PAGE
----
Concerns that a second wave of coronavirus infections could rock the nascent economic recovery are sending stocks sharply lower.
What's happening: Germany's DAX and France's CAC 40 dropped 3.3% in early trading, while the FTSE 100 in London fell 3.4%. US stock futures are also sharply lower.
The market reaction comes as cases surge in both Europe and parts of the United States heading into the fall and winter, when the spread of the virus could accelerate as people spend more time inside. Hospitals will also face new constraints as the seasonal flu resurfaces.
Should cases continue to rapidly climb, government officials could be forced to adopt a wave of new restrictions.
So far, countries like the United Kingdom have largely relied on targeted measures to try to keep the economic recovery on track. But pressure is building for a stronger national response, which would have big consequences for the economy.
The UK has 'in a bad sense, recently turned a corner,' UK chief medical advisor Chris Whitty said Monday at a briefing.
In a note to clients Friday, Deutsche Bank economist Sanjay Raja warned that new rules will have an economic impact.
'Stricter social restrictions will weigh on the UK's recovery,' he said. 'This is one reason we expect the recent GDP surge to be short-lived.'
Watch this space: It's not just Europe. In 31 US states, the number of new Covid-19 cases has increased by at least 10% this past week compared to the previous week, according to data Sunday from Johns Hopkins University.
'Investors are becoming increasingly worried about the momentum in the economic recovery given the resurgent numbers of global Covid-19 cases,' said Hussein Sayed, chief market strategist at FXTM.
Bright spot: New Zealand has dropped social distancing restrictions everywhere except its biggest city, Auckland, after reporting no new cases on Sunday. But many of the world's biggest economies appear to be heading in the wrong direction.
Watch TikTok, WeChat and HSBC
TikTok narrowly avoided a ban on US downloads this weekend after President Donald Trump blessed a deal that would give Oracle and Walmart a stake in the social media app, which is owned by China's ByteDance.
But as the week kicks off, it's clear the saga is far from over.
What's happening: Oracle and Walmart say that the new company, TikTok Global, will be majority owned by American investors — but ByteDance has released a statement reiterating that it will retain an 80% stake.
Trump has also complicated matters by alluding to a mysterious $5 billion education fund he claims will be created because of the deal. ByteDance, meanwhile, said it's unaware of this arrangement.
'Some news media reported that TikTok will set up a $5 billion education fund in the United States,' ByteDance said in a statement posted Sunday on Chinese social media. 'We would like to clarify that it was also our first time hearing about the news.'
What it means: The Trump administration delayed the TikTok ban by just one week —which means time is again running out to sort through the agreement and secure approval from all the necessary parties. Notably, it's not clear that the arrangement has backing from Beijing.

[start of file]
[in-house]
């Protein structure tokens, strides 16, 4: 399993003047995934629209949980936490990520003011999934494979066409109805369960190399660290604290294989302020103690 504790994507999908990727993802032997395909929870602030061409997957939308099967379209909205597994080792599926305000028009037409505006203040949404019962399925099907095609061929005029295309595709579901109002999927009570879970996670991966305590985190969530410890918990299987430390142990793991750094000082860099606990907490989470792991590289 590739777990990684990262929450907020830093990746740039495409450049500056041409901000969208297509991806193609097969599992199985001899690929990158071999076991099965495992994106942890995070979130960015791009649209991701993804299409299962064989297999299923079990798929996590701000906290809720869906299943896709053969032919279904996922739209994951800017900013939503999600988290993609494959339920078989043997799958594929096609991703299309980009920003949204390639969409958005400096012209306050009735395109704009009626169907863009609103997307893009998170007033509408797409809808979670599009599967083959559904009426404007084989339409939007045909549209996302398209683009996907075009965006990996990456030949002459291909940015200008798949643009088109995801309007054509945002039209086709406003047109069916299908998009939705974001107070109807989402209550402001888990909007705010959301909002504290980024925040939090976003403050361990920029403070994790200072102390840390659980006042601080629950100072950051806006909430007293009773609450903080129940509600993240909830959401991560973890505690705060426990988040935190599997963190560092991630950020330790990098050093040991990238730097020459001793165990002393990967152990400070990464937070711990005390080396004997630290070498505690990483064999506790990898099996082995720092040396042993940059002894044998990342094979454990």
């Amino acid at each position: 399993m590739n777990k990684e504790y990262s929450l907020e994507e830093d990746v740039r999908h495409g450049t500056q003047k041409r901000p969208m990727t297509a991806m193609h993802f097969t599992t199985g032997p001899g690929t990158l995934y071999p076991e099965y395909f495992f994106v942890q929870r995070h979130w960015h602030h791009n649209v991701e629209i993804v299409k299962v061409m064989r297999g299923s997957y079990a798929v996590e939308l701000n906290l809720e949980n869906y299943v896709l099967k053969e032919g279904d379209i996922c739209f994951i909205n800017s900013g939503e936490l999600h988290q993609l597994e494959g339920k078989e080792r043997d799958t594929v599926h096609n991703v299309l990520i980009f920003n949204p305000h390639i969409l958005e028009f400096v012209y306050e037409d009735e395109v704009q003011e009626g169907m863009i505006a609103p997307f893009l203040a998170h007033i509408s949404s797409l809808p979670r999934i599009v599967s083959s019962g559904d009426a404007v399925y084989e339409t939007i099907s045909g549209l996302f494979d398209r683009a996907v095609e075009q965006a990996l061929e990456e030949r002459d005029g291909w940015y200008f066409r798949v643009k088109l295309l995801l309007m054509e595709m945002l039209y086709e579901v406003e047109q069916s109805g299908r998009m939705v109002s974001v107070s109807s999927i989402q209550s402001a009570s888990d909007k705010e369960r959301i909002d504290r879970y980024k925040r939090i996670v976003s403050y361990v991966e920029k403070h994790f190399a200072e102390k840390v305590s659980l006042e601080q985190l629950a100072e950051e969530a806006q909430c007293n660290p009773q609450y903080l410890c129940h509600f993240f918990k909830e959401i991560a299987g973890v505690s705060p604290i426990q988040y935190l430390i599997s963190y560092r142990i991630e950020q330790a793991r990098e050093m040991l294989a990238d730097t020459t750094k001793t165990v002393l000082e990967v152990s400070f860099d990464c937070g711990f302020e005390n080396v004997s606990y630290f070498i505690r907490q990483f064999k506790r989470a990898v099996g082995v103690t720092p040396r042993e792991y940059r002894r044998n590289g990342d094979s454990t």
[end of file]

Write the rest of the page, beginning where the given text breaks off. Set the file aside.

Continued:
That's not all: TikTok isn't the only moving part at a crucial moment for the US-China relationship and the companies forced to navigate rising tensions between the world's two biggest economies.
A separate download ban on messaging app WeChat, which is owned by China's Tencent, was temporarily blocked by a federal judge Sunday night, hours before it was due to take effect. The US Commerce Department did not immediately respond to a request for comment.
Meanwhile, shares of HSBC fell nearly 6% to a multi-decade low in London on Monday after The Global Times, a Chinese state-backed tabloid, suggested that the bank could be added to a list of 'unreliable' entities targeting foreign companies. (Over the weekend, a BuzzFeed report also accused HSBC and other major lenders of failing to stop criminals from moving dirty money around the world. The company said it has taken major steps to fight financial crime since 2012.)
Nikola founder steps down in battle with short seller
A short seller's claims of fraud at Nikola continue to rock the electric truck startup. The company has been a recent favorite among retail investors and scored a big investment from GM earlier this month.
This just in: Founder Trevor Milton stepped down as executive chairman on Sunday after Hindenburg Research, which makes money by betting against companies, accused Nikola of misleading investors and overstating the value of a business deal, my CNN Business colleague Charles Riley reports.
Milton has also resigned from the company's board, Nikola said in a statement. The company has previously denied the allegations and threatened legal action against the research company that made them.
'The focus should be on the company and its world-changing mission, not me,' Milton said in a statement posted on Twitter. 'I intend to defend myself against false accusations leveled against me by outside detractors.'
Stephen Girsky, a former vice chairman of General Motors and current Nikola board member, will take over as chairman.
Investor insight: Nikola's stock skyrocketed after the startup joined the Nasdaq through a reverse merger with a so-called 'blank check' acquisition company in June, but it's come under pressure since Hindenburg Research published its report. Shares dropped 30% in premarket trading on Monday.
The Chicago Fed National Activity Index, which tracks US economic activity, posts at 8:30 a.m. ET.
Coming tomorrow: Nike and Stitch Fix report earnings.